Idle girl-talk wafts through Lauren Conrad’s cozy L.A. apartment, as she and roommate Audrina Patridge carry on about party plans, boys, and random celebrity sightings (Melissa Rivers!?). They have, in fact, drifted from dissecting last night’s exploits into non sequitur land — ”I’m kind of wondering if this is even a dress I’m wearing or just a long shirt,” Lauren observes of her floaty white number.
But when Lauren suddenly picks up her BlackBerry, the four-person crew that’s watching her every move on handheld monitors on her balcony buzzes to life. A producer barks into his walkie-talkie to the camera operators stationed inside, ”See who she’s texting!”
As the shot zooms in on the device in her hands, the urgency is palpable: OMG, who is she texting? Then, when she puts down the BlackBerry to admonish Audrina for not getting home until seven this morning, the text message is forgotten. Suddenly, the most important question in the world seems to be: OMG, why was she out so late?
And that pretty much encapsulates the appeal of The Hills — where gossipy little trifles pique emergency-level curiosity until a few seconds later when another shiny bauble deflects attention elsewhere. It’s a hypnotizing kind of voyeurism that MTV first cultivated four years ago with high school reality sensation Laguna Beach. But this spin-off, which follows Beacher Lauren, 21, as she navigates the rough waters of handheld electronics, making out, and backstabbing in L.A., seems to have perfected it. And because loyal audiences have known Lauren for four seasons now — and have gotten pretty cozy with BFFs Audrina and Whitney Port as well as estranged former roommate Heidi Montag — they’ve become familiar with the rhythms of her life. That is, the TV version of her life — which, of course, is totally real, except for…well, we’ll get to that in a second.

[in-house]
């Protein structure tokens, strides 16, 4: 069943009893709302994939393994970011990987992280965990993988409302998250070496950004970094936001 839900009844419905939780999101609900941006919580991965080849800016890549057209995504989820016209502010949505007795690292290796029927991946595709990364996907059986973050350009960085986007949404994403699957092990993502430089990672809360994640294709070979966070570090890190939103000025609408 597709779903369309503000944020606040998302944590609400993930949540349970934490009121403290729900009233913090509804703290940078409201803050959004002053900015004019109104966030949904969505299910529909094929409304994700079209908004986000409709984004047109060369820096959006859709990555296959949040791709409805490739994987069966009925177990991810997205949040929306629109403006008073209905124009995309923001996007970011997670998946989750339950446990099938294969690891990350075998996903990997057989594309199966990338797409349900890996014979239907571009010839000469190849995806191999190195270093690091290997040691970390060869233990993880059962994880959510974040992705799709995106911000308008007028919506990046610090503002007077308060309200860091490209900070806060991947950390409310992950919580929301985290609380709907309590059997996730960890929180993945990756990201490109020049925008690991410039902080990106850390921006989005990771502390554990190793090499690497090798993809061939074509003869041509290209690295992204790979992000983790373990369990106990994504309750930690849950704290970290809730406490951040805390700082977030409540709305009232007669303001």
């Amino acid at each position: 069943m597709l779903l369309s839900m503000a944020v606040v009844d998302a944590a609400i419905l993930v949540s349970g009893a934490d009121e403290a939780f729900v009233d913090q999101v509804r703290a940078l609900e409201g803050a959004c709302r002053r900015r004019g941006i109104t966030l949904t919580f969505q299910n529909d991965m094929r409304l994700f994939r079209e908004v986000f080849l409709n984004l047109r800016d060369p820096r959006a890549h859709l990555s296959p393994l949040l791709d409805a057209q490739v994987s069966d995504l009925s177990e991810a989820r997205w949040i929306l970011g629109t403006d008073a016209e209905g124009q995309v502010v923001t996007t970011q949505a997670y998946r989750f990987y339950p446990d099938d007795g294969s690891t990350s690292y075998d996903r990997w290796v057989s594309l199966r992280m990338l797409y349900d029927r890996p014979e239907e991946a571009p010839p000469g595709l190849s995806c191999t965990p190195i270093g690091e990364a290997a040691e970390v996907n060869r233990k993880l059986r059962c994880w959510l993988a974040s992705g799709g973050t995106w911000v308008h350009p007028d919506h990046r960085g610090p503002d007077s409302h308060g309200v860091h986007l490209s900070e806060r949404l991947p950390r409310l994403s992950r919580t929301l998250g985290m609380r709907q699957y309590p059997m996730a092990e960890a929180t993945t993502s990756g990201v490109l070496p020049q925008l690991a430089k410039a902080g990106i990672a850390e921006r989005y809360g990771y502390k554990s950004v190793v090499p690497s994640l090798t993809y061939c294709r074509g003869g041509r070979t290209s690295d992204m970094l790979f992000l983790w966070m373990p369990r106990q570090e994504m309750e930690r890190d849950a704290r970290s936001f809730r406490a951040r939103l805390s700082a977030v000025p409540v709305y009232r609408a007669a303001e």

For now, suffice it to say that 2.7 million viewers were transfixed by The Hills during its second outing last winter, making it MTV’s highest-rated series. Season 3, which premieres Aug. 13 at 10 p.m., promises to be even bigger because of the tabloids’ incessant coverage of the gals’ between-seasons story lines — er, lives. It’s a level of buzz heretofore unheard of for MTV-manufactured reality stars and good news for a network that lives or dies by its pop cultural relevance. ”We have this six-month commercial for the show [with the tabloid coverage] that doesn’t give away the narrative in full,” says Brian Graden, president of entertainment, MTV Networks. ”It’s a kind of postmodern marketing. We’re living in an age of TMZ and Perez Hilton — The Hills indulges that.”
The Hills began in May 2006 as an attempt to capitalize on Laguna Beach — which was peaking in popularity, but volatile to produce because of its reliance on real high school kids. The pitch: Follow the likable narrator of Laguna’s first season, Lauren, as she ventures to Los Angeles for fashion school — a small-town-girl-makes-good story, ”the reality version of That Girl or Mary Tyler Moore,” as exec producer Tony DiSanto calls it.
Lucky for MTV, their Marlo Thomas wasn’t camera-shy. ”I said yes right away,” Lauren says, nursing a strawberry martini at Hills hot spot Lola’s with Audrina and Whitney. ”I wanted to do a show with people I liked. For so long I’d done a show with people I didn’t like.”
NEXT PAGE: Engagements, ”retirements” — and that alleged sex tape